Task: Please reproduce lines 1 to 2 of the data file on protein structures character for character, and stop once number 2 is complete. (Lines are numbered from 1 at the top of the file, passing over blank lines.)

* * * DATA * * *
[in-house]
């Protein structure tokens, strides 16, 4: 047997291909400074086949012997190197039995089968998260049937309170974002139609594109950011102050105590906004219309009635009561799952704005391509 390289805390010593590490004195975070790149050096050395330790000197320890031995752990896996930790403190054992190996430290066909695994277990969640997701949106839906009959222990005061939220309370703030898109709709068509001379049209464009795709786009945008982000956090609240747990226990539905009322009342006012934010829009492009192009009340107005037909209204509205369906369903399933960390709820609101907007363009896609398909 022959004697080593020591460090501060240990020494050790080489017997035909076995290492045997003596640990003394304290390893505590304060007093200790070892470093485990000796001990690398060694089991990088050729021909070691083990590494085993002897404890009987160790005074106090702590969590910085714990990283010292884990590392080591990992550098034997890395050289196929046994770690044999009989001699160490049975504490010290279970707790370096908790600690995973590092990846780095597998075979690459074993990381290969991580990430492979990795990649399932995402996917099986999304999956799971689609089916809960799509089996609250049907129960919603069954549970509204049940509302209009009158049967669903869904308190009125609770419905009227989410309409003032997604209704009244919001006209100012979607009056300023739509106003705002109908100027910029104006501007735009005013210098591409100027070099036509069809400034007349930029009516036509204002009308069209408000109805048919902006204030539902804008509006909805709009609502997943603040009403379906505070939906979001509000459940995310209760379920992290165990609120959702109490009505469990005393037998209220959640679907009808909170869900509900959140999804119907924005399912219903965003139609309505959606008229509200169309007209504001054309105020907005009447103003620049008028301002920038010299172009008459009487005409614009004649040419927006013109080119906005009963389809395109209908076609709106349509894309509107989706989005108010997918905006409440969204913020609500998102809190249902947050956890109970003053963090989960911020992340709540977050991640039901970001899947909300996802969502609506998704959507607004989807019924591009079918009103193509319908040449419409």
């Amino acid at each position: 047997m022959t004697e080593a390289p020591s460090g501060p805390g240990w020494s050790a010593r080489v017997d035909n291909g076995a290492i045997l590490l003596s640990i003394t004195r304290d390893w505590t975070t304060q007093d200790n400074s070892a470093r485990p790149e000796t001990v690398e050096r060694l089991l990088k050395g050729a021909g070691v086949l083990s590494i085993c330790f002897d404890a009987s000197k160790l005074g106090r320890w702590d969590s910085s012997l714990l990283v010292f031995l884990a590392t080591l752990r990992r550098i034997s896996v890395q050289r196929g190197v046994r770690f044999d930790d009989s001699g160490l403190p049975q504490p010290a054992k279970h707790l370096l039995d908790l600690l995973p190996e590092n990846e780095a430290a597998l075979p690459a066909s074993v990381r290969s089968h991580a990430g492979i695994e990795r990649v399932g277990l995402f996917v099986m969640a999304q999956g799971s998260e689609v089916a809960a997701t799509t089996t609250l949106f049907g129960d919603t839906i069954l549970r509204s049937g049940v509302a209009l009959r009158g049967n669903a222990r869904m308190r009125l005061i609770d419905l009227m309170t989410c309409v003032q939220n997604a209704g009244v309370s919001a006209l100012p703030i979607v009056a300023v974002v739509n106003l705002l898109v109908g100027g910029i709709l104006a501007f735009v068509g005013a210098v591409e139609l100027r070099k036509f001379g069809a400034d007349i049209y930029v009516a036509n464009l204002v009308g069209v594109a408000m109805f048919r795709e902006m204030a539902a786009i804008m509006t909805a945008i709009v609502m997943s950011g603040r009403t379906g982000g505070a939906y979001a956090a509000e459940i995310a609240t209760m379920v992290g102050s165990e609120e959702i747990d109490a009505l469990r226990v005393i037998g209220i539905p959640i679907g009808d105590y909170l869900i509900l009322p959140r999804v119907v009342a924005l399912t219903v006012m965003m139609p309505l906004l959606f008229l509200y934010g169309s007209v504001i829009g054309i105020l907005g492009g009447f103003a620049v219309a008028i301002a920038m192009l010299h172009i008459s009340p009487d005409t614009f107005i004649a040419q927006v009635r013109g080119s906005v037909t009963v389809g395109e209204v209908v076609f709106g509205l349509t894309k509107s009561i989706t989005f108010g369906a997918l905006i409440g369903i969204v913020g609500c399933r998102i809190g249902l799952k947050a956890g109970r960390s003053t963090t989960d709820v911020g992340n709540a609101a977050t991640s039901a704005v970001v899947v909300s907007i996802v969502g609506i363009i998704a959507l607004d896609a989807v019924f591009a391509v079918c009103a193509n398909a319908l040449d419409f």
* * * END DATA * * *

[in-house]
């Protein structure tokens, strides 16, 4: 047997291909400074086949012997190197039995089968998260049937309170974002139609594109950011102050105590906004219309009635009561799952704005391509 390289805390010593590490004195975070790149050096050395330790000197320890031995752990896996930790403190054992190996430290066909695994277990969640997701949106839906009959222990005061939220309370703030898109709709068509001379049209464009795709786009945008982000956090609240747990226990539905009322009342006012934010829009492009192009009340107005037909209204509205369906369903399933960390709820609101907007363009896609398909 022959004697080593020591460090501060240990020494050790080489017997035909076995290492045997003596640990003394304290390893505590304060007093200790070892470093485990000796001990690398060694089991990088050729021909070691083990590494085993002897404890009987160790005074106090702590969590910085714990990283010292884990590392080591990992550098034997890395050289196929046994770690044999009989001699160490049975504490010290279970707790370096908790600690995973590092990846780095597998075979690459074993990381290969991580990430492979990795990649399932995402996917099986999304999956799971689609089916809960799509089996609250049907129960919603069954549970509204049940509302209009009158049967669903869904308190009125609770419905009227989410309409003032997604209704009244919001006209100012979607009056300023739509106003705002109908100027910029104006501007735009005013210098591409100027070099036509069809400034007349930029009516036509204002009308069209408000109805048919902006204030539902804008509006909805709009609502997943603040009403379906505070939906979001509000459940995310209760379920992290165990609120959702109490009505469990005393037998209220959640679907009808909170869900509900959140999804119907924005399912219903965003139609309505959606008229509200169309007209504001054309105020907005009447103003620049008028301002920038010299172009008459009487005409614009004649040419927006013109080119906005009963389809395109209908076609709106349509894309509107989706989005108010997918905006409440969204913020609500998102809190249902947050956890109970003053963090989960911020992340709540977050991640039901970001899947909300996802969502609506998704959507607004989807019924591009079918009103193509319908040449419409």